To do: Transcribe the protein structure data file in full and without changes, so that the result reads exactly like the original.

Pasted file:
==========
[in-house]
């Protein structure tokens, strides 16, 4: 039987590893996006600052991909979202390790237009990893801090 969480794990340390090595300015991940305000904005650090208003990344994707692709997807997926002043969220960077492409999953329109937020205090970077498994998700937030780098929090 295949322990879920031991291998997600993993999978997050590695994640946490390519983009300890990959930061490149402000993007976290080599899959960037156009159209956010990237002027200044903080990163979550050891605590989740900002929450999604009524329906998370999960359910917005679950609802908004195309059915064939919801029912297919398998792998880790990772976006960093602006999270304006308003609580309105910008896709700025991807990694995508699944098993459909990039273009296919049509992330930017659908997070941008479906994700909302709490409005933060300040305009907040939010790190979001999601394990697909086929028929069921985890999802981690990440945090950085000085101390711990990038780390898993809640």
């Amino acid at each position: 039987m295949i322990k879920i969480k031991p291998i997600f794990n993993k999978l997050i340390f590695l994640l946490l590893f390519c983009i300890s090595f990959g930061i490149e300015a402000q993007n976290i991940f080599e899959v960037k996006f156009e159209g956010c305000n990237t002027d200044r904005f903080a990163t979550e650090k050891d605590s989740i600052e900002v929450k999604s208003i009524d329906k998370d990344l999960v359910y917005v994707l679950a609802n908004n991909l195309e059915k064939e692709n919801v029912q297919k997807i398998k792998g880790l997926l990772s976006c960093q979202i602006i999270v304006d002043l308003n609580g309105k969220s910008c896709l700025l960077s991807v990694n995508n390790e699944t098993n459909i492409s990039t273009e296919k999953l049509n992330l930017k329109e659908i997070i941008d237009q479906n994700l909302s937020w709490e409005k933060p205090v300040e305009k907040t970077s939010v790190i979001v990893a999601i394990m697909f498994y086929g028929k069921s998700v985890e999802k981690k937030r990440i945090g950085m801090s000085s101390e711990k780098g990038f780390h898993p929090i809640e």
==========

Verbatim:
[in-house]
């Protein structure tokens, strides 16, 4: 039987590893996006600052991909979202390790237009990893801090 969480794990340390090595300015991940305000904005650090208003990344994707692709997807997926002043969220960077492409999953329109937020205090970077498994998700937030780098929090 295949322990879920031991291998997600993993999978997050590695994640946490390519983009300890990959930061490149402000993007976290080599899959960037156009159209956010990237002027200044903080990163979550050891605590989740900002929450999604009524329906998370999960359910917005679950609802908004195309059915064939919801029912297919398998792998880790990772976006960093602006999270304006308003609580309105910008896709700025991807990694995508699944098993459909990039273009296919049509992330930017659908997070941008479906994700909302709490409005933060300040305009907040939010790190979001999601394990697909086929028929069921985890999802981690990440945090950085000085101390711990990038780390898993809640």
């Amino acid at each position: 039987m295949i322990k879920i969480k031991p291998i997600f794990n993993k999978l997050i340390f590695l994640l946490l590893f390519c983009i300890s090595f990959g930061i490149e300015a402000q993007n976290i991940f080599e899959v960037k996006f156009e159209g956010c305000n990237t002027d200044r904005f903080a990163t979550e650090k050891d605590s989740i600052e900002v929450k999604s208003i009524d329906k998370d990344l999960v359910y917005v994707l679950a609802n908004n991909l195309e059915k064939e692709n919801v029912q297919k997807i398998k792998g880790l997926l990772s976006c960093q979202i602006i999270v304006d002043l308003n609580g309105k969220s910008c896709l700025l960077s991807v990694n995508n390790e699944t098993n459909i492409s990039t273009e296919k999953l049509n992330l930017k329109e659908i997070i941008d237009q479906n994700l909302s937020w709490e409005k933060p205090v300040e305009k907040t970077s939010v790190i979001v990893a999601i394990m697909f498994y086929g028929k069921s998700v985890e999802k981690k937030r990440i945090g950085m801090s000085s101390e711990k780098g990038f780390h898993p929090i809640e």